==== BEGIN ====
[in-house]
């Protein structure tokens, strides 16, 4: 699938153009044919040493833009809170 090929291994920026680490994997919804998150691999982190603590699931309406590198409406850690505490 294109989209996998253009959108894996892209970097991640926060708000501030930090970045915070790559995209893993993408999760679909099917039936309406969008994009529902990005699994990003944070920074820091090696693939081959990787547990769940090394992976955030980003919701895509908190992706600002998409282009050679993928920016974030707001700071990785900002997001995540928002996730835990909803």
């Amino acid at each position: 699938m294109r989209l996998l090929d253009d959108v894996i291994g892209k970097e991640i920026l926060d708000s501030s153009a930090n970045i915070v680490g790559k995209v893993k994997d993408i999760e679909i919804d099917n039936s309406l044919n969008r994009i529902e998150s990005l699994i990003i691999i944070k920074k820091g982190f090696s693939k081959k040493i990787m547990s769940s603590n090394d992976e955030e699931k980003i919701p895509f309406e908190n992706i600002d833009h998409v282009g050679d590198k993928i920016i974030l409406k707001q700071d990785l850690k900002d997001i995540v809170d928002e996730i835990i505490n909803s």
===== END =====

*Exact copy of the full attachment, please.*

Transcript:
[in-house]
């Protein structure tokens, strides 16, 4: 699938153009044919040493833009809170 090929291994920026680490994997919804998150691999982190603590699931309406590198409406850690505490 294109989209996998253009959108894996892209970097991640926060708000501030930090970045915070790559995209893993993408999760679909099917039936309406969008994009529902990005699994990003944070920074820091090696693939081959990787547990769940090394992976955030980003919701895509908190992706600002998409282009050679993928920016974030707001700071990785900002997001995540928002996730835990909803």
């Amino acid at each position: 699938m294109r989209l996998l090929d253009d959108v894996i291994g892209k970097e991640i920026l926060d708000s501030s153009a930090n970045i915070v680490g790559k995209v893993k994997d993408i999760e679909i919804d099917n039936s309406l044919n969008r994009i529902e998150s990005l699994i990003i691999i944070k920074k820091g982190f090696s693939k081959k040493i990787m547990s769940s603590n090394d992976e955030e699931k980003i919701p895509f309406e908190n992706i600002d833009h998409v282009g050679d590198k993928i920016i974030l409406k707001q700071d990785l850690k900002d997001i995540v809170d928002e996730i835990i505490n909803s």